She ignored history in making her case

Pat Anderson proves she has studied the "Tax" section of the Republican platform ("The utter folly of 'taxing the rich'," Feb. 23). Her lines might seem less palpably memorized had she taken any account of some rather obvious things that could be said on the other side of the argument. Like the fact that President Bill Clinton's economic agenda, which included a tax hike on high earners, did not prove to be a jobs killer. Like the fact that the tax-cutting policies of the Bushies did not slide us along a rainbow arc landing in a pool of milk and honey.



Pat Anderson offered anecdotes rather than evidence as to why raising taxes on the wealthiest Minnesotans would "actually work against the stated objective." I was particularly intrigued by her example of wealthy households as including "many small- and medium-size businesses whose owners run their businesses as S corporations ... mean[ing] that business income is passed directly through to them on their personal tax returns."

"Hey!" I thought to myself, "I've been a small-business owner of an S corporation for 15 years! She's talking about me!" Fascinated, I read on about how increasing taxes on salt-of-the-earth business owners like me takes away the very money that we use to "plow back into the business to make it grow," thereby putting my "working-family employees' jobs at risk."

But as I read I grew increasingly puzzled. Why, my accountant has told me for years that business revenue "plowed back into the company" in the form of equipment, labor costs, training costs, marketing, etc., created tax deductions, not tax liabilities. Had he misled me? Was I actually supposed to be paying taxes on my business expenses? After all, Anderson used to be the state auditor! And now she's president of the Minnesota Free Market Institute! She would know all about these things! Wouldn't she?

I called my accountant. "Al," I said in a worried tone, "Pat Anderson wrote in the paper that we have to pay taxes on our business expenses! What am I going to do?"

Al was silent for moment. "Look," he said, "first, you only pay income taxes on your profit. Revenue minus expenses. Profit. Not your employees' wages, not your office supplies, not your depreciation. Only profit. And second," he said, "no matter what business tax advice you read on the editorial page, your home subscription to the newspaper isn't a business expense!" He slammed the phone down.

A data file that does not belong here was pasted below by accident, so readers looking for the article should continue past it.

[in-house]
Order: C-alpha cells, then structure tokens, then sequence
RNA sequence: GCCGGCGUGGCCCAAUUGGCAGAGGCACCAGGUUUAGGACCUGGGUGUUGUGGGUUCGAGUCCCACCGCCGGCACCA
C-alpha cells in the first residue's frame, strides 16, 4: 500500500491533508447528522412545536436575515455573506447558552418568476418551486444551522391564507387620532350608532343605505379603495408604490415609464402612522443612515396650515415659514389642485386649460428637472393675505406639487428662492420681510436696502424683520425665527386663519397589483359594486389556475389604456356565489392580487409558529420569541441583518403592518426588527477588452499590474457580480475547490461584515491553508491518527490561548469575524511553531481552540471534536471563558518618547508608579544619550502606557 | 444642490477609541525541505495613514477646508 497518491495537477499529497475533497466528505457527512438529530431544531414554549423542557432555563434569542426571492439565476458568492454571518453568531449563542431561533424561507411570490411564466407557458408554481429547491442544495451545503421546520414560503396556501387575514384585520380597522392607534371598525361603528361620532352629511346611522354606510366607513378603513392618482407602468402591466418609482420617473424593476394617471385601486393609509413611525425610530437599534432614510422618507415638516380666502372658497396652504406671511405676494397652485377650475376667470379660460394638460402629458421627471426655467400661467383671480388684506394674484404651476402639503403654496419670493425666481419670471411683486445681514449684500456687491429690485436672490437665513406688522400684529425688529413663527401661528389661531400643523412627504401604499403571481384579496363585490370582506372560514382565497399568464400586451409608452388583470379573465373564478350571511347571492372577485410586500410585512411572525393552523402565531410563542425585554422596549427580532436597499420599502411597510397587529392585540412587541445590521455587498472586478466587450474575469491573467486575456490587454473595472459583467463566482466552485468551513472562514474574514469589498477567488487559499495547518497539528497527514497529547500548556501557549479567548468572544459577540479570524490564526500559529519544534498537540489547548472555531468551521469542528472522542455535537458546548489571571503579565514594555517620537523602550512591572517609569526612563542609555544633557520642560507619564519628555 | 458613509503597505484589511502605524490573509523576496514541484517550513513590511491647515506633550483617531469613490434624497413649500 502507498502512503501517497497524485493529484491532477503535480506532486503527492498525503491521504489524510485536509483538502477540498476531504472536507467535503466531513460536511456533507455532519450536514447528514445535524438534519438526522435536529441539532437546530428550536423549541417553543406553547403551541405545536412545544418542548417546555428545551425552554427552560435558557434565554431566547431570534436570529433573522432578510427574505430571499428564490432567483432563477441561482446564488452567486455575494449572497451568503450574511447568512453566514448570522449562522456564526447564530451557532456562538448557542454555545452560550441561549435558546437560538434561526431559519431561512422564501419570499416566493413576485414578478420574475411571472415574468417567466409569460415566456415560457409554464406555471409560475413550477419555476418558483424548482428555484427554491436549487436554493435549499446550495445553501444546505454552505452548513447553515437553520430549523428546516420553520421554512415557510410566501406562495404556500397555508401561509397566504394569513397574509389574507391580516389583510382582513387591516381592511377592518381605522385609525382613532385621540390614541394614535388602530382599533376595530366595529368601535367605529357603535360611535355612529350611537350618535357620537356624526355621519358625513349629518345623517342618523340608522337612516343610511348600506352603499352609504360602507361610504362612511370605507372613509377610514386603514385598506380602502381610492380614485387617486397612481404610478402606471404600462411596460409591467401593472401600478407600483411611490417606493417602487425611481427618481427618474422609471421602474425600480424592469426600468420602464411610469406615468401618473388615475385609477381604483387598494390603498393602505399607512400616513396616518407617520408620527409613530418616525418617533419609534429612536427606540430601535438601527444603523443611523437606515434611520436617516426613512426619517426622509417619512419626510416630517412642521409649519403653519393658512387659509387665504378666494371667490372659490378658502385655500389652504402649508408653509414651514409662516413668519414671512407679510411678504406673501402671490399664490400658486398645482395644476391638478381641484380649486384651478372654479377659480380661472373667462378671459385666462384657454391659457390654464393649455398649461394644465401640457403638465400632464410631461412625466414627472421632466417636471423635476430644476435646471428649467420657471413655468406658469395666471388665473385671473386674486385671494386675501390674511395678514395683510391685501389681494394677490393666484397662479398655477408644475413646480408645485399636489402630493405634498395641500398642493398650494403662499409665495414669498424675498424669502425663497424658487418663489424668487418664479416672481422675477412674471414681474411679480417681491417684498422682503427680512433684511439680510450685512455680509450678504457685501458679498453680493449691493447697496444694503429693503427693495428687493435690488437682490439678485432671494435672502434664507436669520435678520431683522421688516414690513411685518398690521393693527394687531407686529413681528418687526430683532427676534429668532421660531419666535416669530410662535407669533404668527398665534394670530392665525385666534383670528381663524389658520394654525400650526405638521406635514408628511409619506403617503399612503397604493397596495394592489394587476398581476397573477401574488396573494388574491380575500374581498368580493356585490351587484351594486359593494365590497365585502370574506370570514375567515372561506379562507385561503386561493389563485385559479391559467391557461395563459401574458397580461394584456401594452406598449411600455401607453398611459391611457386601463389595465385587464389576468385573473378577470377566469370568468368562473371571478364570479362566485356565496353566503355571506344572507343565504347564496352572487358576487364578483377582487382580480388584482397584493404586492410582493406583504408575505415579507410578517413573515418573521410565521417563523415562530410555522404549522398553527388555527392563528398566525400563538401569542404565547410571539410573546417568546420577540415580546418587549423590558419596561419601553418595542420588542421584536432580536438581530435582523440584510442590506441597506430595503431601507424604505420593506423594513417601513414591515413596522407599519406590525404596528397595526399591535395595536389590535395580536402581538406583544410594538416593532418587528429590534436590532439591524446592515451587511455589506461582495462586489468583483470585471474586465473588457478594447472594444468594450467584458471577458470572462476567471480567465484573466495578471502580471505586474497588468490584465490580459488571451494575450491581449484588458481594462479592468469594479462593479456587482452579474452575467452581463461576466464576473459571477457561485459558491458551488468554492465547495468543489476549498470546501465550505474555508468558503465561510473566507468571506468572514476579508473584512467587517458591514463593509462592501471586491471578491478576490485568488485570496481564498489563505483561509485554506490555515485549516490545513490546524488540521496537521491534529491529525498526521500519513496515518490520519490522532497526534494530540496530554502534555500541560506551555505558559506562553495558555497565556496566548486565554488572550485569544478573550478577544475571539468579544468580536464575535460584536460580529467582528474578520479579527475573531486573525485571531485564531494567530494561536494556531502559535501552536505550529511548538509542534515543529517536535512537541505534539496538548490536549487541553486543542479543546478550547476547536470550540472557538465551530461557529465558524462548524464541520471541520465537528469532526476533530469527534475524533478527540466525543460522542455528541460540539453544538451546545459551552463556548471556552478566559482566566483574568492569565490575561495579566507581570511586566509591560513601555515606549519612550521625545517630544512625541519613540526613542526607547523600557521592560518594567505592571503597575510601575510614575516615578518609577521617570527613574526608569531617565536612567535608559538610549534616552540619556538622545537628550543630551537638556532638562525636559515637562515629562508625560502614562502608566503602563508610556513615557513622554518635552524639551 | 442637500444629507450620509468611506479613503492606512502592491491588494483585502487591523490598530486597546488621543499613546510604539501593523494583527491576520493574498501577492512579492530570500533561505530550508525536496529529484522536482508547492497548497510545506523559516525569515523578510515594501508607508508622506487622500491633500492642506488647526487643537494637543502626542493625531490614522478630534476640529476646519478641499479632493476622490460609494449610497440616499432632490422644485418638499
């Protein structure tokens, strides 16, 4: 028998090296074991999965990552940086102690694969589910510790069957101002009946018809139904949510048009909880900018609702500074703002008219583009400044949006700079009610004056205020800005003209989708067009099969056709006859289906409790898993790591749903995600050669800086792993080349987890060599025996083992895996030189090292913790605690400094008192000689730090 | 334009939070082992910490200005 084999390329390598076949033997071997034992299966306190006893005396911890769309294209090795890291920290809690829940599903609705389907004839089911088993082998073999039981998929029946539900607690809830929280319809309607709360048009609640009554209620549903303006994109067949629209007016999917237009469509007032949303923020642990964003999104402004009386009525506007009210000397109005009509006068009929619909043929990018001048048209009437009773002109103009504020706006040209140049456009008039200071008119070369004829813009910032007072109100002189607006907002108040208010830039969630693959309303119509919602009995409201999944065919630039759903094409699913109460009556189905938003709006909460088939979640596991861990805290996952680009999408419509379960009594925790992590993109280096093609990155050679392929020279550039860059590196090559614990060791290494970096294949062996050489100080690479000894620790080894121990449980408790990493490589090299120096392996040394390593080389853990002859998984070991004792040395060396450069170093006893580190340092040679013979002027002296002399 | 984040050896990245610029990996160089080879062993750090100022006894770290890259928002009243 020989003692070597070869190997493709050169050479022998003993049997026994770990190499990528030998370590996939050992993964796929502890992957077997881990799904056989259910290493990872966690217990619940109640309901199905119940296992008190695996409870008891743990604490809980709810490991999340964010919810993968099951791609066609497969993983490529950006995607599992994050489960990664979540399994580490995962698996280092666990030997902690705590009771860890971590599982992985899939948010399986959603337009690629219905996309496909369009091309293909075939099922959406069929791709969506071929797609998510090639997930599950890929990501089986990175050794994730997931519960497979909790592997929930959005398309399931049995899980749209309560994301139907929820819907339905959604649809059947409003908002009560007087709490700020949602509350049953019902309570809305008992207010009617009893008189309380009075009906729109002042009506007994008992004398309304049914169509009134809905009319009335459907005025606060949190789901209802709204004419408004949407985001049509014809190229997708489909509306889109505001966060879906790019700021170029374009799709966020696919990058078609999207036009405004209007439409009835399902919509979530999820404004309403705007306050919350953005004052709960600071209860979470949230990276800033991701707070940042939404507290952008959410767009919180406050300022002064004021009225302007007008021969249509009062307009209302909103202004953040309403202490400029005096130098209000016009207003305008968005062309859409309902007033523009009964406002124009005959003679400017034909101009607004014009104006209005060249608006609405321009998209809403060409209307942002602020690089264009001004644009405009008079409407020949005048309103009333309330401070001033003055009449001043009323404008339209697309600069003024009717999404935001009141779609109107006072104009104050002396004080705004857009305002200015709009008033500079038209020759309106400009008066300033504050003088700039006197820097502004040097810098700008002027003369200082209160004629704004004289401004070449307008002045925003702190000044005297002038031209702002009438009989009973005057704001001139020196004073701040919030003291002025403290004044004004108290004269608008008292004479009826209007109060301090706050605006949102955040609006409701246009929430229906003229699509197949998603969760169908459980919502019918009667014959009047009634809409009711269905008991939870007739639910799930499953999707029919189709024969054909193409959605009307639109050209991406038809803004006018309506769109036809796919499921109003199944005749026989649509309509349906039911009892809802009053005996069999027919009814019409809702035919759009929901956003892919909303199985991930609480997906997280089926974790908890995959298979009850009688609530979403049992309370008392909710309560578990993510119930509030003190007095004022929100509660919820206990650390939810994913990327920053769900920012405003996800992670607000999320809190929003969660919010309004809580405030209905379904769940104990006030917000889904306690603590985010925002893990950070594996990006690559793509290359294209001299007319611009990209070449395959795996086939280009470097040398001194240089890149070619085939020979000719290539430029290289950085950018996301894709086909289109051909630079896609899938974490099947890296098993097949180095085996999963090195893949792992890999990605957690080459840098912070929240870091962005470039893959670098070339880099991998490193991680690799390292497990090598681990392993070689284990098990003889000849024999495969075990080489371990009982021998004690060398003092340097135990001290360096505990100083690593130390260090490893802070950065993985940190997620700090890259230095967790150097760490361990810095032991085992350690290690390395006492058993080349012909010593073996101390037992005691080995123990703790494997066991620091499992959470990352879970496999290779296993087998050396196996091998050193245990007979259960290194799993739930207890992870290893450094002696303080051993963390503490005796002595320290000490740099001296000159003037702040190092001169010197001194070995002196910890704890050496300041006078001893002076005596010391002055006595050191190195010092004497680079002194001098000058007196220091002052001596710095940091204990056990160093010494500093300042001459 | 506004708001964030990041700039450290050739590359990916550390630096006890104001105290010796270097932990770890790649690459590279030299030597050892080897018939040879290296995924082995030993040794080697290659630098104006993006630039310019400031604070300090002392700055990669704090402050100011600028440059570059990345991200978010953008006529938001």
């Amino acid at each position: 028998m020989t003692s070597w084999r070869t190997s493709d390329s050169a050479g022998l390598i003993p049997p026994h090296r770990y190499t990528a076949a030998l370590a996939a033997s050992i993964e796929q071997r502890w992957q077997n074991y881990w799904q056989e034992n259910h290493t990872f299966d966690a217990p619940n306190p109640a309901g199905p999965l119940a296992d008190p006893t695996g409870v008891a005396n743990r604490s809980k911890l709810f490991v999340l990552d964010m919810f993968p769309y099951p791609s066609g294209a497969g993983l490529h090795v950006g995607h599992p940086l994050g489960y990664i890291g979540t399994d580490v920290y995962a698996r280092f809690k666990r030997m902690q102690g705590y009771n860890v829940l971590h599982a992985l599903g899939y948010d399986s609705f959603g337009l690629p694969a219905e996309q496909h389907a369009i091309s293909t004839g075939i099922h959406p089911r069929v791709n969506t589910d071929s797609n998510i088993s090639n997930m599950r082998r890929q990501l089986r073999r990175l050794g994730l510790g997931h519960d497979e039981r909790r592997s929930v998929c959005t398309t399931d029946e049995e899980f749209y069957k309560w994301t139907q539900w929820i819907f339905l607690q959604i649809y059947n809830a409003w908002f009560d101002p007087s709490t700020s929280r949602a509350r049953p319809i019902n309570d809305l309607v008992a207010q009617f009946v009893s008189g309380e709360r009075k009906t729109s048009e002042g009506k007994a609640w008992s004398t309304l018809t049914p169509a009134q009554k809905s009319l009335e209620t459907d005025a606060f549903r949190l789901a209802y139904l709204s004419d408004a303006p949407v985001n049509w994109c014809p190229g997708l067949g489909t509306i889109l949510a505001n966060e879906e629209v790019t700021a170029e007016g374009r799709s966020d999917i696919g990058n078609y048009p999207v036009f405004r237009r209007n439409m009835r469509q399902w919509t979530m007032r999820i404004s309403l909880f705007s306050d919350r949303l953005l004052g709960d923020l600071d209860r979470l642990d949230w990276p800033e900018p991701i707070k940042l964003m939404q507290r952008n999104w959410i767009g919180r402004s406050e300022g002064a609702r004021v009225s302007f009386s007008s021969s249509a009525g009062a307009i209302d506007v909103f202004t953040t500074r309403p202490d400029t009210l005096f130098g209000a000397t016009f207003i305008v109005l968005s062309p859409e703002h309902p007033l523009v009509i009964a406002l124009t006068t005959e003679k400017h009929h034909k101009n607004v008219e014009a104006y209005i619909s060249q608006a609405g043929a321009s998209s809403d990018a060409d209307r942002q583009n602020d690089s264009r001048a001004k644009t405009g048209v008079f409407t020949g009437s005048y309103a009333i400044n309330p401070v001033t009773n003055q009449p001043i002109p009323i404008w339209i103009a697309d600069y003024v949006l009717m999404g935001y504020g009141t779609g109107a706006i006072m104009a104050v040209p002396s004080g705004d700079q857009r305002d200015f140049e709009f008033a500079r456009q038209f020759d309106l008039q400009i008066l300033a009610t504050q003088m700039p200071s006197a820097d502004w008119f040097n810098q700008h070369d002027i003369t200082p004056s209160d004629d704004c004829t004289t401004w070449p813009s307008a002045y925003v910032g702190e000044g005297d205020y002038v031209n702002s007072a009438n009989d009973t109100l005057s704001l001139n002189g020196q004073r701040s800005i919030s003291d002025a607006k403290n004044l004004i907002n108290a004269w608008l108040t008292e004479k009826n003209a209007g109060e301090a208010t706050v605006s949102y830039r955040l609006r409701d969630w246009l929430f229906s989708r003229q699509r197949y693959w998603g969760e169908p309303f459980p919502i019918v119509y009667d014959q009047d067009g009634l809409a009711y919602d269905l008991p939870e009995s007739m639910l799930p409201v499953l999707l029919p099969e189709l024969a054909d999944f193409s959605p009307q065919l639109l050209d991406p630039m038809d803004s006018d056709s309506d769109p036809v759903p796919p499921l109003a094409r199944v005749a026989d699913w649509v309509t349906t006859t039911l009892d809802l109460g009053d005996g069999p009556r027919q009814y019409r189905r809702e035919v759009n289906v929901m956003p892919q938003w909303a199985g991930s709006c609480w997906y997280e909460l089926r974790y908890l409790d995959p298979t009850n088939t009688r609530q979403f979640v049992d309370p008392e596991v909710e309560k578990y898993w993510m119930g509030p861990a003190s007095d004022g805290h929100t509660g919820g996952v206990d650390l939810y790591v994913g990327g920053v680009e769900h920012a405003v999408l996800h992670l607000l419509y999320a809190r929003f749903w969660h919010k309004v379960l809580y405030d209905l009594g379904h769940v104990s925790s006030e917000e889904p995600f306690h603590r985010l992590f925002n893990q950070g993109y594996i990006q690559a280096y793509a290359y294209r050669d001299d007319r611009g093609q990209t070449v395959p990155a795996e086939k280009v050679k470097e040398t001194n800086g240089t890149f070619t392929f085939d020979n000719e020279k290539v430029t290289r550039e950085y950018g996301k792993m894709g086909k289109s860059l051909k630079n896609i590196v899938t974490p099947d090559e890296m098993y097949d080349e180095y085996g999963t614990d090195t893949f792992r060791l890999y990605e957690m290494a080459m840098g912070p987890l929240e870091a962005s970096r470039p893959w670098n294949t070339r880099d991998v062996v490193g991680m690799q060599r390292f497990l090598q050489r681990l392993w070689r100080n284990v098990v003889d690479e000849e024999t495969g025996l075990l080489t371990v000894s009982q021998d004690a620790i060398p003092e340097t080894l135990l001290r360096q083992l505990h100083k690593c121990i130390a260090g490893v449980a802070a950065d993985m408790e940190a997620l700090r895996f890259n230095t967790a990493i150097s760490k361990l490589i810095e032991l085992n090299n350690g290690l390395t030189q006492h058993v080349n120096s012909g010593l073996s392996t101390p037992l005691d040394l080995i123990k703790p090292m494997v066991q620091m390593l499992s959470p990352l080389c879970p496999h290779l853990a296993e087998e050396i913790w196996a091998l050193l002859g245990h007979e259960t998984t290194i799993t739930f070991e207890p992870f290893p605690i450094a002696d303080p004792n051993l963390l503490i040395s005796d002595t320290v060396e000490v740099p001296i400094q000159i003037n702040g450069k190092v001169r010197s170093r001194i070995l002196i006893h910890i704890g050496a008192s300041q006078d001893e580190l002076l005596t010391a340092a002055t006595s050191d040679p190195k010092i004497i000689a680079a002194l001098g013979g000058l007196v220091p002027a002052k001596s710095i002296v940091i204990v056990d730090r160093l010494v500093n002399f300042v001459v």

Bellcomb is a company that truly invests wisely

It's obvious, watching commercials these days, that the new marketing ploy dreamed up in the boardrooms of corporate America is to play down the "buy more, you gotta have this" line and convince us we're all doing "good" things by buying their stuff. So we now see when we buy more diapers we're actually providing vaccines to Africa and when we buy pop we're really promoting recycling and college scholarships. I hope these efforts help things, and maybe we will think twice about our insatiable consumerism, but I've got a better idea.

How about these corporations taking a lesson from David Hartwell and Bellcomb Technologies, featured in Neal St. Anthony's Feb. 22 column, who have wrestled with the issue of being a great American company on a real-life level? They're willing to reduce profits so they don't have to lay off employees; they think long term and stay profitable while doing something very concrete for the people they rely on most.

I challenge other companies to be creative and make a real difference at home. The management and employees at Bellcomb are, and it's only thinking like this that will truly give America a chance to return to greatness.



Minnesotans should be reminded every day

The daily front-page headline of every newspaper in Minnesota should read "We still do not have a second senator" until this election is decided.



To the folks wishing the judges would just speed up the Franken-Coleman case, I have a warning: Be careful what you wish for.

Don't get me wrong; I'm right there with you wishing the contest had ended on Nov. 4. But there's a reason for the expression about the wheels of justice grinding slowly. When mistakes are made, new trials follow. I don't think anyone wants to consider a second Franken-Coleman trial.

If you don't spend much time in court, you probably don't realize that trial lawyers, not judges, control the pace. A judge can wheedle, cajole and even threaten. But there's a limit.

One of the key roles of a trial court judge is to control what is allowed as evidence. To win on appeal, the documents and testimony have to support the contention that the trial judge made a mistake. That's why trial lawyers keep pounding away at evidence even after a judge has excluded evidence just like it. All of this takes time, lots of time.

Finally, I have to point out the irony that this is happening when the court system is "at the breaking point," as Minnesota's chief justice says. Three district judges have been pulled out of their normal assignments and somehow, some way, other judges have had to pick up the slack. If you're in the midst of a divorce or personal injury case, you know what that slack is costing you.



Vikings want a stadium

In tough times, it doesn't make much sense

As much as I like to watch the Minnesota Vikings play, $734 million is a lot to pay. What happens for the rest of the year? Even with other events, it sure doesn't make sense to spend all that money on another stadium with the economy the way it is now. I'm sure Zygi Wilf, with all his hundreds of millions, could pay for it himself. If he doesn't, let him take the team someplace else. We will survive without the Vikings.